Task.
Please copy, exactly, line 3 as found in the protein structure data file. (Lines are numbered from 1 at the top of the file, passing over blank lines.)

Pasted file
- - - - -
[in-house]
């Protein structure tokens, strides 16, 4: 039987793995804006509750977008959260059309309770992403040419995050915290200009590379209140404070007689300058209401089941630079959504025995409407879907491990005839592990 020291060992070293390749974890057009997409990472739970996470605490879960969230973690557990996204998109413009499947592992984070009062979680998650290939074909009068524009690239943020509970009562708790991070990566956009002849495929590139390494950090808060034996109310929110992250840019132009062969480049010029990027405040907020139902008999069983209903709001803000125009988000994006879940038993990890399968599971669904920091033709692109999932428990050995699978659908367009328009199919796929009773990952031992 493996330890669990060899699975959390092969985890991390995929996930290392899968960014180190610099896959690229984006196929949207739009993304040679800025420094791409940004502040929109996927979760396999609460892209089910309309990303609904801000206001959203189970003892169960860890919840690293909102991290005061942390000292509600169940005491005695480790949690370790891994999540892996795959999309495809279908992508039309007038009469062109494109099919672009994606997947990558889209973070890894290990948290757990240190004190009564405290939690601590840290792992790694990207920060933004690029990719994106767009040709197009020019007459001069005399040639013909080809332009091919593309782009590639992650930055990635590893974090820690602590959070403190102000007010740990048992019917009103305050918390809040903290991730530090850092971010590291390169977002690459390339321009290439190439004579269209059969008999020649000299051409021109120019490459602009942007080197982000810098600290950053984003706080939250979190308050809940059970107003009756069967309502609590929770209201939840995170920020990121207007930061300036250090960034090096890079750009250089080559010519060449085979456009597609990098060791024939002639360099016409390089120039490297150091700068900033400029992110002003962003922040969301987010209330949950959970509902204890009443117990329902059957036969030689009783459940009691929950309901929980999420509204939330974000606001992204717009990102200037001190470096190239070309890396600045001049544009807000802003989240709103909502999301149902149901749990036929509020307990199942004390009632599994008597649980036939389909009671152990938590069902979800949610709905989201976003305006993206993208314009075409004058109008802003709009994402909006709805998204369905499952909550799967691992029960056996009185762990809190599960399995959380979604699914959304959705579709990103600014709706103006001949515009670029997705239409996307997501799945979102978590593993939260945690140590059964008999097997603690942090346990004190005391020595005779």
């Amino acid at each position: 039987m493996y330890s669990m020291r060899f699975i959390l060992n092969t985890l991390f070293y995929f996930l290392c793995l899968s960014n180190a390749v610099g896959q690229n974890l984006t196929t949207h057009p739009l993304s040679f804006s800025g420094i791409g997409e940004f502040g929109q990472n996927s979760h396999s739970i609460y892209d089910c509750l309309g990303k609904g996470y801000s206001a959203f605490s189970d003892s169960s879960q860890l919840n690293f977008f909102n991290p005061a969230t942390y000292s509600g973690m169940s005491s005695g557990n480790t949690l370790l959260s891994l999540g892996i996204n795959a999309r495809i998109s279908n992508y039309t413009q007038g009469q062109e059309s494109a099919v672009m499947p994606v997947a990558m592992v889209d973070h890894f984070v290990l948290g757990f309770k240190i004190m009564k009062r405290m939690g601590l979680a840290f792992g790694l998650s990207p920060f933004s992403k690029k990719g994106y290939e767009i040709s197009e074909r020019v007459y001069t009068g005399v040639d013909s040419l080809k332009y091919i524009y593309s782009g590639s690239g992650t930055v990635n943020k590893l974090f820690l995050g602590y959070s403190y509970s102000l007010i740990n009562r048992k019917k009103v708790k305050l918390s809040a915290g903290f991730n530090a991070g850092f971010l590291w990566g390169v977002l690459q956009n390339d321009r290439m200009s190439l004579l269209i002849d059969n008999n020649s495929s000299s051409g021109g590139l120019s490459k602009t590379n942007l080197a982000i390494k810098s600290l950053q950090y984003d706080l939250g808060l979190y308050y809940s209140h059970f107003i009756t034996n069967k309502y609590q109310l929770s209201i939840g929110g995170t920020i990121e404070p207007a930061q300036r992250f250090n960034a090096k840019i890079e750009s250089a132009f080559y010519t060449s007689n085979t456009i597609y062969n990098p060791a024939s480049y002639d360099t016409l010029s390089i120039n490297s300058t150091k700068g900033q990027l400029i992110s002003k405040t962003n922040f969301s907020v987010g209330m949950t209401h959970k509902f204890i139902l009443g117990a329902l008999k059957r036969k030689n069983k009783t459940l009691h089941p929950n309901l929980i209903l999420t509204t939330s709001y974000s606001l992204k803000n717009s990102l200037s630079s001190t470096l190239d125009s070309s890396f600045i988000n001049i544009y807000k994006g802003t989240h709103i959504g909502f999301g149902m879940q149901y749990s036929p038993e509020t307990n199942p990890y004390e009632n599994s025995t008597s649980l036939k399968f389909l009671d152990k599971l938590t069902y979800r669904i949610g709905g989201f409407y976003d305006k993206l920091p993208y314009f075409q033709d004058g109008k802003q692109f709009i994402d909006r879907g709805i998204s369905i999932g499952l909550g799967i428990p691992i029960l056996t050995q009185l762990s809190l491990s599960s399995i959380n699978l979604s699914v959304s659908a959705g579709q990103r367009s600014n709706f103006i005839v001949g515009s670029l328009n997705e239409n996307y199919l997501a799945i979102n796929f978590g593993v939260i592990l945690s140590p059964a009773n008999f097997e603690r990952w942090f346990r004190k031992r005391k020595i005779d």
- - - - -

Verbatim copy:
């Amino acid at each position: 039987m493996y330890s669990m020291r060899f699975i959390l060992n092969t985890l991390f070293y995929f996930l290392c793995l899968s960014n180190a390749v610099g896959q690229n974890l984006t196929t949207h057009p739009l993304s040679f804006s800025g420094i791409g997409e940004f502040g929109q990472n996927s979760h396999s739970i609460y892209d089910c509750l309309g990303k609904g996470y801000s206001a959203f605490s189970d003892s169960s879960q860890l919840n690293f977008f909102n991290p005061a969230t942390y000292s509600g973690m169940s005491s005695g557990n480790t949690l370790l959260s891994l999540g892996i996204n795959a999309r495809i998109s279908n992508y039309t413009q007038g009469q062109e059309s494109a099919v672009m499947p994606v997947a990558m592992v889209d973070h890894f984070v290990l948290g757990f309770k240190i004190m009564k009062r405290m939690g601590l979680a840290f792992g790694l998650s990207p920060f933004s992403k690029k990719g994106y290939e767009i040709s197009e074909r020019v007459y001069t009068g005399v040639d013909s040419l080809k332009y091919i524009y593309s782009g590639s690239g992650t930055v990635n943020k590893l974090f820690l995050g602590y959070s403190y509970s102000l007010i740990n009562r048992k019917k009103v708790k305050l918390s809040a915290g903290f991730n530090a991070g850092f971010l590291w990566g390169v977002l690459q956009n390339d321009r290439m200009s190439l004579l269209i002849d059969n008999n020649s495929s000299s051409g021109g590139l120019s490459k602009t590379n942007l080197a982000i390494k810098s600290l950053q950090y984003d706080l939250g808060l979190y308050y809940s209140h059970f107003i009756t034996n069967k309502y609590q109310l929770s209201i939840g929110g995170t920020i990121e404070p207007a930061q300036r992250f250090n960034a090096k840019i890079e750009s250089a132009f080559y010519t060449s007689n085979t456009i597609y062969n990098p060791a024939s480049y002639d360099t016409l010029s390089i120039n490297s300058t150091k700068g900033q990027l400029i992110s002003k405040t962003n922040f969301s907020v987010g209330m949950t209401h959970k509902f204890i139902l009443g117990a329902l008999k059957r036969k030689n069983k009783t459940l009691h089941p929950n309901l929980i209903l999420t509204t939330s709001y974000s606001l992204k803000n717009s990102l200037s630079s001190t470096l190239d125009s070309s890396f600045i988000n001049i544009y807000k994006g802003t989240h709103i959504g909502f999301g149902m879940q149901y749990s036929p038993e509020t307990n199942p990890y004390e009632n599994s025995t008597s649980l036939k399968f389909l009671d152990k599971l938590t069902y979800r669904i949610g709905g989201f409407y976003d305006k993206l920091p993208y314009f075409q033709d004058g109008k802003q692109f709009i994402d909006r879907g709805i998204s369905i999932g499952l909550g799967i428990p691992i029960l056996t050995q009185l762990s809190l491990s599960s399995i959380n699978l979604s699914v959304s659908a959705g579709q990103r367009s600014n709706f103006i005839v001949g515009s670029l328009n997705e239409n996307y199919l997501a799945i979102n796929f978590g593993v939260i592990l945690s140590p059964a009773n008999f097997e603690r990952w942090f346990r004190k031992r005391k020595i005779d």